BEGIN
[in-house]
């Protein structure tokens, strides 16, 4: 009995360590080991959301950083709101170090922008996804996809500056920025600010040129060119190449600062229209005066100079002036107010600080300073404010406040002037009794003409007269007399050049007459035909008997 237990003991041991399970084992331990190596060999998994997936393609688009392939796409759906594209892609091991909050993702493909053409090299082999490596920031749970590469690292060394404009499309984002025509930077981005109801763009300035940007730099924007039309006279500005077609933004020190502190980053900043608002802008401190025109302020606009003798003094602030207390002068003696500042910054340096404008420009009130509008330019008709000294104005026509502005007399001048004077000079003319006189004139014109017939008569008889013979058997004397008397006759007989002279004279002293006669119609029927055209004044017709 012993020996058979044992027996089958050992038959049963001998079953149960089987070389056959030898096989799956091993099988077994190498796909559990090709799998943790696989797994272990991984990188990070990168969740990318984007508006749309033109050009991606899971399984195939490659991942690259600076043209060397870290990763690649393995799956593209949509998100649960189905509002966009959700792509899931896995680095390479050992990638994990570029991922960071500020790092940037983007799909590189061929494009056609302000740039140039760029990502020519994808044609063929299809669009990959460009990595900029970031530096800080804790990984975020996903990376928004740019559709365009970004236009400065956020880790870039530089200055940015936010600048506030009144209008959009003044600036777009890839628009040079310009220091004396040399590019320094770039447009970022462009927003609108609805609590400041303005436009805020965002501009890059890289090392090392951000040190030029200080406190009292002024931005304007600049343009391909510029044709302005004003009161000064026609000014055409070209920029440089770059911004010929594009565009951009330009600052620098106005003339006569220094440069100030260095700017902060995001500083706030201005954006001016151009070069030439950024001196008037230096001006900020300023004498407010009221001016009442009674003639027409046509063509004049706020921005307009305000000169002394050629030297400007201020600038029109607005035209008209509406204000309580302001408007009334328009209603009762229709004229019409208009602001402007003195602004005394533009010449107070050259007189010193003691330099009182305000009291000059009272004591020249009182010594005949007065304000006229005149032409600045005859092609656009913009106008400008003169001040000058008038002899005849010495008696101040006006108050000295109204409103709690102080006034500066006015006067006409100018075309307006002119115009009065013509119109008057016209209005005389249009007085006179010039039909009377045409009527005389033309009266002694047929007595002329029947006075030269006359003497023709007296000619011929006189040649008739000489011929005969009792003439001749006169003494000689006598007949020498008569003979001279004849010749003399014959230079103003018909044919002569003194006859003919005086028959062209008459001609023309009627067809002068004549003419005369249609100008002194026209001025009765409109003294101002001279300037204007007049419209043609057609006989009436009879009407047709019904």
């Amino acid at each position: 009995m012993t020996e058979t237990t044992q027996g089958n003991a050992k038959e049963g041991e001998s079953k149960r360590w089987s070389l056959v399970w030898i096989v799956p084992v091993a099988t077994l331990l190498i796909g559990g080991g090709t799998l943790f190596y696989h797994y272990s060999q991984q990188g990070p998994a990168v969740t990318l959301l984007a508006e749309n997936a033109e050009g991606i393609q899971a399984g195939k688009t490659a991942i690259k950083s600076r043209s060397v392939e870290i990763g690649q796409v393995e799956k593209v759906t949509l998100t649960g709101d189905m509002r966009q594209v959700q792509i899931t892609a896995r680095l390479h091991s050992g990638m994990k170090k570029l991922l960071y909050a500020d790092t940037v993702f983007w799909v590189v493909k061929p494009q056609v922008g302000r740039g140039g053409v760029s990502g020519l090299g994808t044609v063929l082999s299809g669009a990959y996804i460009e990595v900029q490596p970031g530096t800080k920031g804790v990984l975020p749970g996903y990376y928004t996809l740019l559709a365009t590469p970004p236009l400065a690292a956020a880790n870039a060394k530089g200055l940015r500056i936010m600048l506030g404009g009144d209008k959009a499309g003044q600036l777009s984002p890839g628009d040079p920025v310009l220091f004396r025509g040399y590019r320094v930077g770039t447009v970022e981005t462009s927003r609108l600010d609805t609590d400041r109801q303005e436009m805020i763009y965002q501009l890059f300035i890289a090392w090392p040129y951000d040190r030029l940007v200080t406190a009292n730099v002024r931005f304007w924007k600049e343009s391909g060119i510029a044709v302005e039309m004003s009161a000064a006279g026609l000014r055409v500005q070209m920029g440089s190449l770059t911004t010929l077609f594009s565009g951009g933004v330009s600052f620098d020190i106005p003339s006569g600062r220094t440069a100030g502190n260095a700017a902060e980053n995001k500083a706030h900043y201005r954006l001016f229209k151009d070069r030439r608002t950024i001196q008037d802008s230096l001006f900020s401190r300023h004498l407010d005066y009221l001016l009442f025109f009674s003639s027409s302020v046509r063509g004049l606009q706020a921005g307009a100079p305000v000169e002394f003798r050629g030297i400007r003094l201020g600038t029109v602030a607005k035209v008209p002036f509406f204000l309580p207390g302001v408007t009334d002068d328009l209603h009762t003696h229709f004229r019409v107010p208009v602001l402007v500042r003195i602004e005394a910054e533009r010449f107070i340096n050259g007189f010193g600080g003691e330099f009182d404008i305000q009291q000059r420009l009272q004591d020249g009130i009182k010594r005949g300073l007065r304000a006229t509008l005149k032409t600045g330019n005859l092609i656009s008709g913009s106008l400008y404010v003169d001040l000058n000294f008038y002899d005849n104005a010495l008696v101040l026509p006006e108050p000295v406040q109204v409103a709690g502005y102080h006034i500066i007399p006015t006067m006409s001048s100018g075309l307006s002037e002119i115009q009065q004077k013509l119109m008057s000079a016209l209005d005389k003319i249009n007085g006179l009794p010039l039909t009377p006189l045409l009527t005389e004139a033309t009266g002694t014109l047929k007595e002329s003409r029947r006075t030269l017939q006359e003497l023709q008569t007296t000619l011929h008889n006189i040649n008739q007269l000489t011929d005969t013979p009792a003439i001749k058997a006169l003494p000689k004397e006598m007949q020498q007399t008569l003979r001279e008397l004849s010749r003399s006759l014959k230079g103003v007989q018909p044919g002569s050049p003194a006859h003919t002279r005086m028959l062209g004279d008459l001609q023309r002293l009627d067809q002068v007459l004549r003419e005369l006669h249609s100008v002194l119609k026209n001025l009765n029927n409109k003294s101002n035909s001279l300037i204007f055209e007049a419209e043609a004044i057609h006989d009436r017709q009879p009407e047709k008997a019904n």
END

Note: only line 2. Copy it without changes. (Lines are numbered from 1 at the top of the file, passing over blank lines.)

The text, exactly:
């Protein structure tokens, strides 16, 4: 009995360590080991959301950083709101170090922008996804996809500056920025600010040129060119190449600062229209005066100079002036107010600080300073404010406040002037009794003409007269007399050049007459035909008997 237990003991041991399970084992331990190596060999998994997936393609688009392939796409759906594209892609091991909050993702493909053409090299082999490596920031749970590469690292060394404009499309984002025509930077981005109801763009300035940007730099924007039309006279500005077609933004020190502190980053900043608002802008401190025109302020606009003798003094602030207390002068003696500042910054340096404008420009009130509008330019008709000294104005026509502005007399001048004077000079003319006189004139014109017939008569008889013979058997004397008397006759007989002279004279002293006669119609029927055209004044017709 012993020996058979044992027996089958050992038959049963001998079953149960089987070389056959030898096989799956091993099988077994190498796909559990090709799998943790696989797994272990991984990188990070990168969740990318984007508006749309033109050009991606899971399984195939490659991942690259600076043209060397870290990763690649393995799956593209949509998100649960189905509002966009959700792509899931896995680095390479050992990638994990570029991922960071500020790092940037983007799909590189061929494009056609302000740039140039760029990502020519994808044609063929299809669009990959460009990595900029970031530096800080804790990984975020996903990376928004740019559709365009970004236009400065956020880790870039530089200055940015936010600048506030009144209008959009003044600036777009890839628009040079310009220091004396040399590019320094770039447009970022462009927003609108609805609590400041303005436009805020965002501009890059890289090392090392951000040190030029200080406190009292002024931005304007600049343009391909510029044709302005004003009161000064026609000014055409070209920029440089770059911004010929594009565009951009330009600052620098106005003339006569220094440069100030260095700017902060995001500083706030201005954006001016151009070069030439950024001196008037230096001006900020300023004498407010009221001016009442009674003639027409046509063509004049706020921005307009305000000169002394050629030297400007201020600038029109607005035209008209509406204000309580302001408007009334328009209603009762229709004229019409208009602001402007003195602004005394533009010449107070050259007189010193003691330099009182305000009291000059009272004591020249009182010594005949007065304000006229005149032409600045005859092609656009913009106008400008003169001040000058008038002899005849010495008696101040006006108050000295109204409103709690102080006034500066006015006067006409100018075309307006002119115009009065013509119109008057016209209005005389249009007085006179010039039909009377045409009527005389033309009266002694047929007595002329029947006075030269006359003497023709007296000619011929006189040649008739000489011929005969009792003439001749006169003494000689006598007949020498008569003979001279004849010749003399014959230079103003018909044919002569003194006859003919005086028959062209008459001609023309009627067809002068004549003419005369249609100008002194026209001025009765409109003294101002001279300037204007007049419209043609057609006989009436009879009407047709019904």